Will Companies and Contractors Buy the Workhorse W-15 Electric Pickup?
Whether or not there is public demand for them, electric pickup trucks are on the way. Tesla is preparing one for market while another American company specializing in electric utility vans is doing the same. The Ohio-based Workhorse Group is putting the finishing touches on its W-15 pickup in the hopes that companies might want to add it to their fleet.
Workhorse already provides medium-duty vans to companies for ground delivery services, including the United States Postal Service, FedEx, and UPS. Its popular E-Gen platform mates to a traditional Morgan-Olson step-van body and uses a 60 kWh Panasonic battery pack, supplemented by a 647 cc internal combustion unit from BMW. The W-15 pickup promises to be a different animal but will remain targeted at Workhorse’s core of fleet-focused businesses.
Playing to its buyer base’s focus on the bottom line, the company is claiming the pickup should prove more affordable and deliver a stronger return on investment than traditional internal combustion trucks. “We sell it on economy. This is a less expensive truck,” Workhorse CEO Steve Burns told USA Today.
However, the base price of the W-15 is $52,500. Those savings come over time via maintenance and gas fees. But based on the budgetary success of hybridized vans, Burns isn’t speaking nonsense. Commercial fleets, especially those based in cities, seem willing to adopt electrics on the promise of long-term savings. Still, while odds are good that an EV pickup will be cheaper to run, the W-15 won’t be much good to anyone if it doesn’t function as a work vehicle.
Its formula is similar to the E-Gen step-vans. The pickup uses a pair of electric motors, one in the front and one in the back, for a combined 460 horsepower. The BMW range extender carries over from the van. Workhorse claims the W-15 is capable of driving 80 miles on electricity alone, though that range is sure to fluctuate in extreme temperatures, or if drivers decide to test the pickup’s alleged 5.5 second 0-to-60 time. Fuel economy is rated at 32 highway and 28 city when the gas motor is running; otherwise, it’s 75 MPGe all day.
Sufficient for holding 2,200 pounds of cargo in its bed and possessing a side-mounted 7.2 kW, 30-amp outlet for running power tools, the electric pickup sounds like a decent contender as a work vehicle. However, its towing capabilities are soemwhat lackluster. Workforce sets the W-15’s maximum hauling weight at 5,000 pounds — a base Chevrolet Silverado can manage 7,600 pounds and Ford’s cheapest F-Series can pull almost a half-ton more than the Chevy if equipped correctly. Of course, neither of those come with all-wheel drive as standard equipment, possess 460 hp, or have a composite body with carbon fiber — they’re just a hell of a lot cheaper.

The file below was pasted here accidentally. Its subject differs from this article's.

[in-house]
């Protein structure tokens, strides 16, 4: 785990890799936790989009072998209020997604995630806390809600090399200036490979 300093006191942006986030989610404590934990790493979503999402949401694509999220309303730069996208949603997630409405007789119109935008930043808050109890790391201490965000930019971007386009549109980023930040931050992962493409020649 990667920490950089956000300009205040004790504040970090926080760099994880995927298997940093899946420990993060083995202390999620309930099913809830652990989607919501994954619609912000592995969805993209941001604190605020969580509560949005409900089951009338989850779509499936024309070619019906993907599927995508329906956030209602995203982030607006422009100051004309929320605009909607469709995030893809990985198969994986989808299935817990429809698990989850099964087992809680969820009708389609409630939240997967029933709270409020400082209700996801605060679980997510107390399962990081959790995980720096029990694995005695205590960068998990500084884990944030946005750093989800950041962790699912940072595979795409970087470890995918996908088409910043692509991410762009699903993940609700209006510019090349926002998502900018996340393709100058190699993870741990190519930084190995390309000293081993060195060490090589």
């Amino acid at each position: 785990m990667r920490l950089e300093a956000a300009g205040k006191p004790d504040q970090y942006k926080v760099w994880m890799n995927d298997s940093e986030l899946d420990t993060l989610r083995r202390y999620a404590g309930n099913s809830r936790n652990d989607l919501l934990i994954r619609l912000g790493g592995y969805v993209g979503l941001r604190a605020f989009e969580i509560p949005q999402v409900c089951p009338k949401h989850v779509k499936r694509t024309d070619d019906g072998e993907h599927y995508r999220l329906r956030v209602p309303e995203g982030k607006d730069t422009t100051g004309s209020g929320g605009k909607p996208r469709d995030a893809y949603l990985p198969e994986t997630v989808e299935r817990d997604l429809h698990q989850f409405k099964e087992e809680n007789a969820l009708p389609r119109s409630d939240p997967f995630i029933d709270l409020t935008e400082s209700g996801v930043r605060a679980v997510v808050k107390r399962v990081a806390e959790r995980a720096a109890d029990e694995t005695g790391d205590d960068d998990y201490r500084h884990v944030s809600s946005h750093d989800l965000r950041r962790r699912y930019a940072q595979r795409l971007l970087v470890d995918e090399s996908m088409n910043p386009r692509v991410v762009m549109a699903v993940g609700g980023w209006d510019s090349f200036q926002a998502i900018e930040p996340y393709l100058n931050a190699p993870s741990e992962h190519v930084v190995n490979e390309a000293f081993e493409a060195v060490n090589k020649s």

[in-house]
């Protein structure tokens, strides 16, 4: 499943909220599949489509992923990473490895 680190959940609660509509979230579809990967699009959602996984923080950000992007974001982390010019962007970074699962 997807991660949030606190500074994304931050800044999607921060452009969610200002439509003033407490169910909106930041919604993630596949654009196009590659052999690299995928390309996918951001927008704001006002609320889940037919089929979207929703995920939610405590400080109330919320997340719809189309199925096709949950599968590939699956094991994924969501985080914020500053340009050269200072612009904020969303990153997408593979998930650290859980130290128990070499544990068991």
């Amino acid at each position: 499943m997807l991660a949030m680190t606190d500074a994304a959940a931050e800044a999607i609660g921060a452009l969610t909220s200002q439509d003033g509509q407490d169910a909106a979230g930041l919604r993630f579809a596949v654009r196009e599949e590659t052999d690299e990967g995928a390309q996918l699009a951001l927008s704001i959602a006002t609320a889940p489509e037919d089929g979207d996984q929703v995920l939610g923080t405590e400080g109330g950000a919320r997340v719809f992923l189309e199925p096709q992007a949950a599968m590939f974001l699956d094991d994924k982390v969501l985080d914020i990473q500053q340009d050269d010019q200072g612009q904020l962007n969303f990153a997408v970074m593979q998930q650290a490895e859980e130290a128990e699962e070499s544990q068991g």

At 234 inches long, the Workhorse is roughly the same size as its more-traditional competitors, but its angular bodywork helps to set it apart from rivals. It looks like a concept vehicle from a decade ago, though I imagine the modest ground clearance and long front overhang don’t do it any favors off-road.
The interior screams fleet, with a few colorful flourishes injected into an otherwise spartan workspace. There is a lot of plastic, a steering wheel, a gear selection dial, and not much else. All instrumentation and infotainment are addressed using LCD touch screens.
Workhorse says it already has 4,650 pre-orders for the pickup and has entered into a 10-year strategic partnership with corporate vehicle provider Ryder to become the primary distributor and service outlet for the model. The company plans to launch the truck next year with a 6.5-foot bed and extended cab configuration to businesses, but has not yet addressed the prospect of retail sales.
[Images: Workhorse Group]
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